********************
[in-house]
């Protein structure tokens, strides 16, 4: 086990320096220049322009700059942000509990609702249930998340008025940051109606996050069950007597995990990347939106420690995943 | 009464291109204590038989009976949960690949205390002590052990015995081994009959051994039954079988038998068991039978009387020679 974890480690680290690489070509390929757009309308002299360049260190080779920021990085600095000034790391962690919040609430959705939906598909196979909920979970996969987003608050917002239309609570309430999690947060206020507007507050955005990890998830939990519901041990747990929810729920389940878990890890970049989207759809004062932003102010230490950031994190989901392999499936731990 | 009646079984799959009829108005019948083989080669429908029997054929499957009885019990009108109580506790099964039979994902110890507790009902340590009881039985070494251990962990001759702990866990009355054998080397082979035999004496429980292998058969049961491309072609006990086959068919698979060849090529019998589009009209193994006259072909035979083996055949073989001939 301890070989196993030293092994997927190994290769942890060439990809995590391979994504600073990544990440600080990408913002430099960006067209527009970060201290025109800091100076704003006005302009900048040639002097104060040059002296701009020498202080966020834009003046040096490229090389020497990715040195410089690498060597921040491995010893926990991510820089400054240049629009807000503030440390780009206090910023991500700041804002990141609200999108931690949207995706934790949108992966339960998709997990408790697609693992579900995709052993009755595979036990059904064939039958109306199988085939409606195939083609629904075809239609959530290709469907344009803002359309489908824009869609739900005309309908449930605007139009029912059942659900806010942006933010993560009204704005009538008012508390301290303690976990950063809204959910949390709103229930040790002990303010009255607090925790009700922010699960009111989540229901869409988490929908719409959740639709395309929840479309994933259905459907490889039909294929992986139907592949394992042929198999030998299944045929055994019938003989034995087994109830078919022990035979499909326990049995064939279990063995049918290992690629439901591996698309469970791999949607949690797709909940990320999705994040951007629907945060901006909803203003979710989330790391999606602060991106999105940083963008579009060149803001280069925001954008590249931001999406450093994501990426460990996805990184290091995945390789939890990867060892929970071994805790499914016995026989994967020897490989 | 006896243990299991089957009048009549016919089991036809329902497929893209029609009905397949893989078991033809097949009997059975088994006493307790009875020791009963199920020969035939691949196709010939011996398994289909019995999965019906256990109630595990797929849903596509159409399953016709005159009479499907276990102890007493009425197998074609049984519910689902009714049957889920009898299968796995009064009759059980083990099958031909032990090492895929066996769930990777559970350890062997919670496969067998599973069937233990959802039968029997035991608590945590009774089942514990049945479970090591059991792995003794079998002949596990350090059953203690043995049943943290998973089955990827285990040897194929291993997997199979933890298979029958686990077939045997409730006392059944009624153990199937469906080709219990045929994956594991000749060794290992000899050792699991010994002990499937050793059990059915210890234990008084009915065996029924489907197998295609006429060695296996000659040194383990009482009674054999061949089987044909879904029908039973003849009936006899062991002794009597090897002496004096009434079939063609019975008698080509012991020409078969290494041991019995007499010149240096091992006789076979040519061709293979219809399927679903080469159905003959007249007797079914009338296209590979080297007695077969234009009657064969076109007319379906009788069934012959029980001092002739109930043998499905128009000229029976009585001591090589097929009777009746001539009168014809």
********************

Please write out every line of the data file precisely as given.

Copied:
[in-house]
């Protein structure tokens, strides 16, 4: 086990320096220049322009700059942000509990609702249930998340008025940051109606996050069950007597995990990347939106420690995943 | 009464291109204590038989009976949960690949205390002590052990015995081994009959051994039954079988038998068991039978009387020679 974890480690680290690489070509390929757009309308002299360049260190080779920021990085600095000034790391962690919040609430959705939906598909196979909920979970996969987003608050917002239309609570309430999690947060206020507007507050955005990890998830939990519901041990747990929810729920389940878990890890970049989207759809004062932003102010230490950031994190989901392999499936731990 | 009646079984799959009829108005019948083989080669429908029997054929499957009885019990009108109580506790099964039979994902110890507790009902340590009881039985070494251990962990001759702990866990009355054998080397082979035999004496429980292998058969049961491309072609006990086959068919698979060849090529019998589009009209193994006259072909035979083996055949073989001939 301890070989196993030293092994997927190994290769942890060439990809995590391979994504600073990544990440600080990408913002430099960006067209527009970060201290025109800091100076704003006005302009900048040639002097104060040059002296701009020498202080966020834009003046040096490229090389020497990715040195410089690498060597921040491995010893926990991510820089400054240049629009807000503030440390780009206090910023991500700041804002990141609200999108931690949207995706934790949108992966339960998709997990408790697609693992579900995709052993009755595979036990059904064939039958109306199988085939409606195939083609629904075809239609959530290709469907344009803002359309489908824009869609739900005309309908449930605007139009029912059942659900806010942006933010993560009204704005009538008012508390301290303690976990950063809204959910949390709103229930040790002990303010009255607090925790009700922010699960009111989540229901869409988490929908719409959740639709395309929840479309994933259905459907490889039909294929992986139907592949394992042929198999030998299944045929055994019938003989034995087994109830078919022990035979499909326990049995064939279990063995049918290992690629439901591996698309469970791999949607949690797709909940990320999705994040951007629907945060901006909803203003979710989330790391999606602060991106999105940083963008579009060149803001280069925001954008590249931001999406450093994501990426460990996805990184290091995945390789939890990867060892929970071994805790499914016995026989994967020897490989 | 006896243990299991089957009048009549016919089991036809329902497929893209029609009905397949893989078991033809097949009997059975088994006493307790009875020791009963199920020969035939691949196709010939011996398994289909019995999965019906256990109630595990797929849903596509159409399953016709005159009479499907276990102890007493009425197998074609049984519910689902009714049957889920009898299968796995009064009759059980083990099958031909032990090492895929066996769930990777559970350890062997919670496969067998599973069937233990959802039968029997035991608590945590009774089942514990049945479970090591059991792995003794079998002949596990350090059953203690043995049943943290998973089955990827285990040897194929291993997997199979933890298979029958686990077939045997409730006392059944009624153990199937469906080709219990045929994956594991000749060794290992000899050792699991010994002990499937050793059990059915210890234990008084009915065996029924489907197998295609006429060695296996000659040194383990009482009674054999061949089987044909879904029908039973003849009936006899062991002794009597090897002496004096009434079939063609019975008698080509012991020409078969290494041991019995007499010149240096091992006789076979040519061709293979219809399927679903080469159905003959007249007797079914009338296209590979080297007695077969234009009657064969076109007319379906009788069934012959029980001092002739109930043998499905128009000229029976009585001591090589097929009777009746001539009168014809």